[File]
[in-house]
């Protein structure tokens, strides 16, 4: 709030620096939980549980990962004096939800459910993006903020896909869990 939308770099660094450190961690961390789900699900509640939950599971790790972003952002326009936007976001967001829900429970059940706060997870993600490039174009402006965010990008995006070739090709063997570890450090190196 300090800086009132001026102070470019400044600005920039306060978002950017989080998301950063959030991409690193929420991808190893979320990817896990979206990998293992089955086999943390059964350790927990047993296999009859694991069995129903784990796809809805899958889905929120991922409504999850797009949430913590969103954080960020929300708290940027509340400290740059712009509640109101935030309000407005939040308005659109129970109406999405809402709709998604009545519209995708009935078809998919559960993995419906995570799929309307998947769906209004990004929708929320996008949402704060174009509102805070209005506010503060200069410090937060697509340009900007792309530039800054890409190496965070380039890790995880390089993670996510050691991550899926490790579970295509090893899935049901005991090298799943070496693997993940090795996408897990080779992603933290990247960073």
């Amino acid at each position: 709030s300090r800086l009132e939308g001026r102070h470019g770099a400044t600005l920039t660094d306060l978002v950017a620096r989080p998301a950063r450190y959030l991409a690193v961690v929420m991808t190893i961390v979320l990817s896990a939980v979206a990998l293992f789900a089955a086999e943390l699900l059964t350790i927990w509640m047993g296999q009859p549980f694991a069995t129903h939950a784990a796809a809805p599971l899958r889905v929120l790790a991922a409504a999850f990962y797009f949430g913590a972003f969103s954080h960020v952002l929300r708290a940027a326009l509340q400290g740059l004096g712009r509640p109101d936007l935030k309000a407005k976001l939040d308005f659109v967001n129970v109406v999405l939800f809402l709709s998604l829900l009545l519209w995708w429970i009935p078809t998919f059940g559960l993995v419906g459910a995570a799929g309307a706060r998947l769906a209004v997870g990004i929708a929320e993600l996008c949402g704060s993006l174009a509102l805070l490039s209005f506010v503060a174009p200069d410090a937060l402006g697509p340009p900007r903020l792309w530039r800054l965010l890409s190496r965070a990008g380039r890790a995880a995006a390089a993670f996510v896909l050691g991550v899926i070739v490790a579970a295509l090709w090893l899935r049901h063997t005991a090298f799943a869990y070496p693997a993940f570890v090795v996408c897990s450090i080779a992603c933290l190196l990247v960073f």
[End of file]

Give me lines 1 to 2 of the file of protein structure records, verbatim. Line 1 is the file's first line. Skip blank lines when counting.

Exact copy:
[in-house]
């Protein structure tokens, strides 16, 4: 709030620096939980549980990962004096939800459910993006903020896909869990 939308770099660094450190961690961390789900699900509640939950599971790790972003952002326009936007976001967001829900429970059940706060997870993600490039174009402006965010990008995006070739090709063997570890450090190196 300090800086009132001026102070470019400044600005920039306060978002950017989080998301950063959030991409690193929420991808190893979320990817896990979206990998293992089955086999943390059964350790927990047993296999009859694991069995129903784990796809809805899958889905929120991922409504999850797009949430913590969103954080960020929300708290940027509340400290740059712009509640109101935030309000407005939040308005659109129970109406999405809402709709998604009545519209995708009935078809998919559960993995419906995570799929309307998947769906209004990004929708929320996008949402704060174009509102805070209005506010503060200069410090937060697509340009900007792309530039800054890409190496965070380039890790995880390089993670996510050691991550899926490790579970295509090893899935049901005991090298799943070496693997993940090795996408897990080779992603933290990247960073």